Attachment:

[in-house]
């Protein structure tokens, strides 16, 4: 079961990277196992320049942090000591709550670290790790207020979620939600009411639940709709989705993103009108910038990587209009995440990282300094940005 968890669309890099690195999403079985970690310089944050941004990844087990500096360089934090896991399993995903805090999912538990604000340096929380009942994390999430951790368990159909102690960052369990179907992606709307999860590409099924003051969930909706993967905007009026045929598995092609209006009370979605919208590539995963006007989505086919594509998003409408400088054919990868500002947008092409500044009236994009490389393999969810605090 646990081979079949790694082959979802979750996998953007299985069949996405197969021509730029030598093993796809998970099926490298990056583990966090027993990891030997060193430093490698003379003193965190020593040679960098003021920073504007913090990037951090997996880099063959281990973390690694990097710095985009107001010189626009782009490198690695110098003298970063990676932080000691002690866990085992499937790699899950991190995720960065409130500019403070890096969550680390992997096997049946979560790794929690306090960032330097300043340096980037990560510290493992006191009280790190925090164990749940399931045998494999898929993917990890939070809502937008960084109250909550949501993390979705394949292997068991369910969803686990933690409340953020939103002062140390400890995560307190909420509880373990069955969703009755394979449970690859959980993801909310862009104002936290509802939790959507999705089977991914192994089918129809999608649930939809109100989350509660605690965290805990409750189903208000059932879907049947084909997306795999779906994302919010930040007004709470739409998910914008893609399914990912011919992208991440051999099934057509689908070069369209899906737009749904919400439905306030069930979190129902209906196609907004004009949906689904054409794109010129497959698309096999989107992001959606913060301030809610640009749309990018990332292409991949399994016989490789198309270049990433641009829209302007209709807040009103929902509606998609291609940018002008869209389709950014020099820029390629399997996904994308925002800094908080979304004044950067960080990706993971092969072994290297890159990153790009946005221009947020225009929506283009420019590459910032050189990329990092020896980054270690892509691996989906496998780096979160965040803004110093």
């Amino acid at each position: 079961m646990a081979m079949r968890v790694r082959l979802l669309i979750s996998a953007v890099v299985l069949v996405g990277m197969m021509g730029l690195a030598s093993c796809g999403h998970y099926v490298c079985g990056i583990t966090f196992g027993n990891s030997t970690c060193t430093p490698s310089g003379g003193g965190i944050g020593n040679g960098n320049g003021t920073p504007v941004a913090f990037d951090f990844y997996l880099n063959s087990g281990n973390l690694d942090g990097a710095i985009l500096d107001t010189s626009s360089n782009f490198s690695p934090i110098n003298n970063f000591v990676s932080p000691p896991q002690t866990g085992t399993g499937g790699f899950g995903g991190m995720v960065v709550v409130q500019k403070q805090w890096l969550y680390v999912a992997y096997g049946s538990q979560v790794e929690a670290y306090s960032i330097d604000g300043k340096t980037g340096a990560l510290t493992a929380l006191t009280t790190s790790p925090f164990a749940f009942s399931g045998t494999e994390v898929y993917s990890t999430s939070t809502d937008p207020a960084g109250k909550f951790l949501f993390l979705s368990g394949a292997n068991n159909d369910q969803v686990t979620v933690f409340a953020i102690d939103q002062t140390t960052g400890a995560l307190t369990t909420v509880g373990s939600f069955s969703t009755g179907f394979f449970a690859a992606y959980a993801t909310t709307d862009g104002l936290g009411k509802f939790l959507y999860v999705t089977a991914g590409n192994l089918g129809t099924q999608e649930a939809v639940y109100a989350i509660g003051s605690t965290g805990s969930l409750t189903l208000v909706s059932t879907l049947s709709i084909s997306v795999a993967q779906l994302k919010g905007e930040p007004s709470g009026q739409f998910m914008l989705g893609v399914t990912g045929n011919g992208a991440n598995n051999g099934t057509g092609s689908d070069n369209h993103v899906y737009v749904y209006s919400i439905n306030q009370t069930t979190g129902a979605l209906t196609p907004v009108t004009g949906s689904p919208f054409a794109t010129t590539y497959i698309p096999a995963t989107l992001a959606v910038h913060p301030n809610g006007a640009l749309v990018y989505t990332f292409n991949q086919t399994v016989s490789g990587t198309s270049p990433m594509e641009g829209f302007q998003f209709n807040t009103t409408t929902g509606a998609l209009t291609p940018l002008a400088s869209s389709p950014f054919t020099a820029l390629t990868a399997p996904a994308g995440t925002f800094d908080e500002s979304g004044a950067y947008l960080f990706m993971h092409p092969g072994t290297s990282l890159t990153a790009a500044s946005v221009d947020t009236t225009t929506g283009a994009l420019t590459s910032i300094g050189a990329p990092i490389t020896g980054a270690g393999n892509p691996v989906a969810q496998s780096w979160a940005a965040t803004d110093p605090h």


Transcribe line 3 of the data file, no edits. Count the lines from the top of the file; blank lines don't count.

């Amino acid at each position: 079961m646990a081979m079949r968890v790694r082959l979802l669309i979750s996998a953007v890099v299985l069949v996405g990277m197969m021509g730029l690195a030598s093993c796809g999403h998970y099926v490298c079985g990056i583990t966090f196992g027993n990891s030997t970690c060193t430093p490698s310089g003379g003193g965190i944050g020593n040679g960098n320049g003021t920073p504007v941004a913090f990037d951090f990844y997996l880099n063959s087990g281990n973390l690694d942090g990097a710095i985009l500096d107001t010189s626009s360089n782009f490198s690695p934090i110098n003298n970063f000591v990676s932080p000691p896991q002690t866990g085992t399993g499937g790699f899950g995903g991190m995720v960065v709550v409130q500019k403070q805090w890096l969550y680390v999912a992997y096997g049946s538990q979560v790794e929690a670290y306090s960032i330097d604000g300043k340096t980037g340096a990560l510290t493992a929380l006191t009280t790190s790790p925090f164990a749940f009942s399931g045998t494999e994390v898929y993917s990890t999430s939070t809502d937008p207020a960084g109250k909550f951790l949501f993390l979705s368990g394949a292997n068991n159909d369910q969803v686990t979620v933690f409340a953020i102690d939103q002062t140390t960052g400890a995560l307190t369990t909420v509880g373990s939600f069955s969703t009755g179907f394979f449970a690859a992606y959980a993801t909310t709307d862009g104002l936290g009411k509802f939790l959507y999860v999705t089977a991914g590409n192994l089918g129809t099924q999608e649930a939809v639940y109100a989350i509660g003051s605690t965290g805990s969930l409750t189903l208000v909706s059932t879907l049947s709709i084909s997306v795999a993967q779906l994302k919010g905007e930040p007004s709470g009026q739409f998910m914008l989705g893609v399914t990912g045929n011919g992208a991440n598995n051999g099934t057509g092609s689908d070069n369209h993103v899906y737009v749904y209006s919400i439905n306030q009370t069930t979190g129902a979605l209906t196609p907004v009108t004009g949906s689904p919208f054409a794109t010129t590539y497959i698309p096999a995963t989107l992001a959606v910038h913060p301030n809610g006007a640009l749309v990018y989505t990332f292409n991949q086919t399994v016989s490789g990587t198309s270049p990433m594509e641009g829209f302007q998003f209709n807040t009103t409408t929902g509606a998609l209009t291609p940018l002008a400088s869209s389709p950014f054919t020099a820029l390629t990868a399997p996904a994308g995440t925002f800094d908080e500002s979304g004044a950067y947008l960080f990706m993971h092409p092969g072994t290297s990282l890159t990153a790009a500044s946005v221009d947020t009236t225009t929506g283009a994009l420019t590459s910032i300094g050189a990329p990092i490389t020896g980054a270690g393999n892509p691996v989906a969810q496998s780096w979160a940005a965040t803004d110093p605090h």